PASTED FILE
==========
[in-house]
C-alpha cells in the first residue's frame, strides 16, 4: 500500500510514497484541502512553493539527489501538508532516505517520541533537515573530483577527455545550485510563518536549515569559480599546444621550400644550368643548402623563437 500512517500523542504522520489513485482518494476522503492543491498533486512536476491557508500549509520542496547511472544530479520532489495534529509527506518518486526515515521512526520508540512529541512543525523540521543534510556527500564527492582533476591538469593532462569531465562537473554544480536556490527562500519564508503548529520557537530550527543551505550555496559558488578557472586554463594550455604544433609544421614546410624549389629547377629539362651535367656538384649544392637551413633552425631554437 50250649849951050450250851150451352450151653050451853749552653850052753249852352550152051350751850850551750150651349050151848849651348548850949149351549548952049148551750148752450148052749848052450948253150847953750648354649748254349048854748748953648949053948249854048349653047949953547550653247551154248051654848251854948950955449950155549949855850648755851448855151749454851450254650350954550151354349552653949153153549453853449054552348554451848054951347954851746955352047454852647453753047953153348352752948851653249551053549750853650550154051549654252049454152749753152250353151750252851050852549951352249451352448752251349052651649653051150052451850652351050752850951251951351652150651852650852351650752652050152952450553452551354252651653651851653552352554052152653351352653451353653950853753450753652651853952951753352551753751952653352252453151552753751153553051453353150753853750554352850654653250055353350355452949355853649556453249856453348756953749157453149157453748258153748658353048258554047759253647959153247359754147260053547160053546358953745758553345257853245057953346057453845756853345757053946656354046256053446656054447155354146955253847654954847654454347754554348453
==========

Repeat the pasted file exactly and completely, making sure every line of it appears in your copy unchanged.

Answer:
[in-house]
C-alpha cells in the first residue's frame, strides 16, 4: 500500500510514497484541502512553493539527489501538508532516505517520541533537515573530483577527455545550485510563518536549515569559480599546444621550400644550368643548402623563437 500512517500523542504522520489513485482518494476522503492543491498533486512536476491557508500549509520542496547511472544530479520532489495534529509527506518518486526515515521512526520508540512529541512543525523540521543534510556527500564527492582533476591538469593532462569531465562537473554544480536556490527562500519564508503548529520557537530550527543551505550555496559558488578557472586554463594550455604544433609544421614546410624549389629547377629539362651535367656538384649544392637551413633552425631554437 50250649849951050450250851150451352450151653050451853749552653850052753249852352550152051350751850850551750150651349050151848849651348548850949149351549548952049148551750148752450148052749848052450948253150847953750648354649748254349048854748748953648949053948249854048349653047949953547550653247551154248051654848251854948950955449950155549949855850648755851448855151749454851450254650350954550151354349552653949153153549453853449054552348554451848054951347954851746955352047454852647453753047953153348352752948851653249551053549750853650550154051549654252049454152749753152250353151750252851050852549951352249451352448752251349052651649653051150052451850652351050752850951251951351652150651852650852351650752652050152952450553452551354252651653651851653552352554052152653351352653451353653950853753450753652651853952951753352551753751952653352252453151552753751153553051453353150753853750554352850654653250055353350355452949355853649556453249856453348756953749157453149157453748258153748658353048258554047759253647959153247359754147260053547160053546358953745758553345257853245057953346057453845756853345757053946656354046256053446656054447155354146955253847654954847654454347754554348453